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I am new to bash programming (grep/uniq/sort/etc...) and I am having trouble trying to remove duplicates from a file with the given format

--
name: joe
tag: 123
--
name: mike
tag: 000
--
name: dave
tag: 123
--
name: loopy
tag: 123
--

Basically what I want is to remove the duplicates in the file which have the same tag number, like this:

--
name: joe
tag: 123
--
name: mike
tag: 000
--
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1  
If name and tag were same line, that'd be easy... –  Roman Newaza Jan 22 '13 at 6:48
    
I agree... but they're not... –  unknown Jan 22 '13 at 6:49
    
You can easily get them on the same line by using either paste or xargs this will do the trick grep -v - file | xargs -n4 | sort -uk4 however the output isn't in the desired format. @Thor answers is best here. –  iiSeymour Jan 22 '13 at 9:32

3 Answers 3

up vote 5 down vote accepted

This task is a pretty good fit for awk. If you have gawk or mawk available, you can accomplish it by setting the record separator appropriately:

awk -v RS='--\n' -v ORS='--\n' '!h[$4]++' infile

Output:

--
name: joe
tag: 123
--
name: mike
tag: 000
--

This works by remembering which tags have been seen (h[$4]++), i.e. fourth element in each record. The bang (!) in front of the increment ensures that the condition is only true when h[$4] is zero, so the default rule ({ print $0 }) is only invoked the first time tag is seen.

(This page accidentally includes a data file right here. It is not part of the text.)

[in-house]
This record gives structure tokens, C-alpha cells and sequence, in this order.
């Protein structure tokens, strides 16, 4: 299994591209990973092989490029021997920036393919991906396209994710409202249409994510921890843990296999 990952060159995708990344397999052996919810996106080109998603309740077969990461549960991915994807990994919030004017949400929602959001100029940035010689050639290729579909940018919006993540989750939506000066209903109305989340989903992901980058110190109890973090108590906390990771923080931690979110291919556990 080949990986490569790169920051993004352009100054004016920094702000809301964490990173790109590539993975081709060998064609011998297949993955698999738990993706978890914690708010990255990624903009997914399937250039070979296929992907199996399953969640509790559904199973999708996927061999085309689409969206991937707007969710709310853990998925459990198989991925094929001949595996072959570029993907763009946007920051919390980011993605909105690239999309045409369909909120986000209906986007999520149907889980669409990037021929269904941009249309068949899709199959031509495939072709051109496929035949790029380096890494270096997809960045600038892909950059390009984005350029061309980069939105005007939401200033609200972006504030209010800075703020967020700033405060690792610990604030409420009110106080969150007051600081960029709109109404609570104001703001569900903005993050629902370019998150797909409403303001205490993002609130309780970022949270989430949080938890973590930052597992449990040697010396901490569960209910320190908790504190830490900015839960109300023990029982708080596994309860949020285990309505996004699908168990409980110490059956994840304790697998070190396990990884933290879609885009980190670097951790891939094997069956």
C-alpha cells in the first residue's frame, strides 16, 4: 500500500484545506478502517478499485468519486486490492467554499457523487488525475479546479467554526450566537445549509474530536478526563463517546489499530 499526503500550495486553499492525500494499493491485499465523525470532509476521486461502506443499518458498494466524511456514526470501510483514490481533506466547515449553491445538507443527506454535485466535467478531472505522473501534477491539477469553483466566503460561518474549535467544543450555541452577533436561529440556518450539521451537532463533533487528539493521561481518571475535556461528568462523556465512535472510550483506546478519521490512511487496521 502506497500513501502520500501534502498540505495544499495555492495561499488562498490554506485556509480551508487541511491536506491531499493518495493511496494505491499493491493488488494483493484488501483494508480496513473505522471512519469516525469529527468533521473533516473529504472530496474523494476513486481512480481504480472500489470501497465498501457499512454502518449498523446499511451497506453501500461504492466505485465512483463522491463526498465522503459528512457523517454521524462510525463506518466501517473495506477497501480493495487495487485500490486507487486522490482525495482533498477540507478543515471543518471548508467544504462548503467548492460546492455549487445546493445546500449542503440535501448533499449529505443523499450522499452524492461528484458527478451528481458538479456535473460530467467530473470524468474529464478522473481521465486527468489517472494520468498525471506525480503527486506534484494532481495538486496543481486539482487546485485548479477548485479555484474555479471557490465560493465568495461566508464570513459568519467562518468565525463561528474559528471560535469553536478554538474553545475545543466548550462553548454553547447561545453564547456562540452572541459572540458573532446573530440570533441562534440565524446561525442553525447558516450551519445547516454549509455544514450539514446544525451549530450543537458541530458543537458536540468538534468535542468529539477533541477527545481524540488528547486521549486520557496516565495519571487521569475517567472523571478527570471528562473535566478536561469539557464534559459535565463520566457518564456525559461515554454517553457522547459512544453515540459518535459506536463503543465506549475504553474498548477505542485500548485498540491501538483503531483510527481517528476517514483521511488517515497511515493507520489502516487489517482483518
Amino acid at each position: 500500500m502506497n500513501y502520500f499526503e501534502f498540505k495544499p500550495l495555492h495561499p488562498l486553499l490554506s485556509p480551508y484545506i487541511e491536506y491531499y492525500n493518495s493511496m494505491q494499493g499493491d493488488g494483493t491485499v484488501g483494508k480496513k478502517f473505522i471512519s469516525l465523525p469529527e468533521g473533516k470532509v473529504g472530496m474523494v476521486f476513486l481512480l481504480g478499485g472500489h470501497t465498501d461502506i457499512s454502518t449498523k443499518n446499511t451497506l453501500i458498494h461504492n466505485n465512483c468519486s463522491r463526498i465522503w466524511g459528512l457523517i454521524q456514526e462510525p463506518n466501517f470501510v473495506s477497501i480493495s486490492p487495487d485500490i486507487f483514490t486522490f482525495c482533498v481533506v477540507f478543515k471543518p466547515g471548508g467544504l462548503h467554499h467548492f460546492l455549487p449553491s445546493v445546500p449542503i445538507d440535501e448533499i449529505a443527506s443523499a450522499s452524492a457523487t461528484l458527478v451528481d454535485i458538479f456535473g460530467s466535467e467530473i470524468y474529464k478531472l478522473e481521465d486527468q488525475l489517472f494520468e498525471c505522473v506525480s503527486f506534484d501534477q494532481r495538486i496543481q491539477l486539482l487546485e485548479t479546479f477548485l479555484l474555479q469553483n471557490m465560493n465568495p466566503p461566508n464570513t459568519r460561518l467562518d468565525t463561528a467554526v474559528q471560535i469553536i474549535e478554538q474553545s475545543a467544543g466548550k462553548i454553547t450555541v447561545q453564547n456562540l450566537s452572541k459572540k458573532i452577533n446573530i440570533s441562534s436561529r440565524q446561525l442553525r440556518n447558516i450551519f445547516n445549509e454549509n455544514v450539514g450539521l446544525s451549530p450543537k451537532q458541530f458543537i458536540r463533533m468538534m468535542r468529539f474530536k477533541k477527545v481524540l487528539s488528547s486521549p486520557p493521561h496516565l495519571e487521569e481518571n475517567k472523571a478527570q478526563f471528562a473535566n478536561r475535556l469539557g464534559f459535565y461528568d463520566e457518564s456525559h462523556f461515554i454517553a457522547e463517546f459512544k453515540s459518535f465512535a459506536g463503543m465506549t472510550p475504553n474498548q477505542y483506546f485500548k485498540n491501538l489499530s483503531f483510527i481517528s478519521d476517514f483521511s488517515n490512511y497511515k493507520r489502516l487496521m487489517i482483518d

A slightly shorter version:

awk '!h[$4]++' RS='--\n' ORS='--\n' infile

Edit - handle records where name fields have spaces

The field count would vary if the name field has spaces. You can handle this by doing the field splitting a bit differently:

awk '!h[$4]++' RS='--\n' ORS='--\n' FS='\n| *: *' infile
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1  
+1 Very nice... –  iiSeymour Jan 22 '13 at 9:09
awk '/name/{x=$0}/tag/{a[$0]++;if(a[$0]<2){print "--\n"x,"\n",$0"\n--"}}' your_file

tested below:

> cat temp
--
name: joe
tag: 123
--
name: mike
tag: 000
--
name: dave
tag: 123
--
name: loopy
tag: 123
--
> awk '/name/{x=$0}/tag/{a[$0]++;if(a[$0]<2){print "--\n"x,"\n",$0"\n--"}}' temp
--
name: joe 
 tag: 123
--
--
name: mike 
 tag: 000
--

/name/{store line in a variable here so that if the next tag is not a duplicate we can use this temporary variable.}

/tag/{build an associative array with the count of the line.more than one leads to a duplicate.so print only if the count is 1}

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Hey thanks! Can you elaborate a little more on what's going on. Looks crazy! –  unknown Jan 22 '13 at 7:00
    
Sweet stuff. Can you recommend any good tutorials on where I can start with bash programming? –  unknown Jan 22 '13 at 7:07
    
why dont you google it :google.com/… –  Vijay Jan 22 '13 at 7:16
1  
It is actually awk programming. GNU gawk has good tutorials... –  Basile Starynkevitch Jan 22 '13 at 8:26

If foobar is the file that contains the lines to remove duplicates:

awk '{ if (arry[$3]++ == 0) print $0; }' foobar

the $3 in the array says to remove duplicates based on the values in the 3rd column only. If you want to remove entire duplicated lines, use $0 instead.

Using awk this way has the added advantage of not changing the order of the input lines (which sort/uniq does).

share|improve this answer
    
Not even close. –  iiSeymour Jan 22 '13 at 8:59

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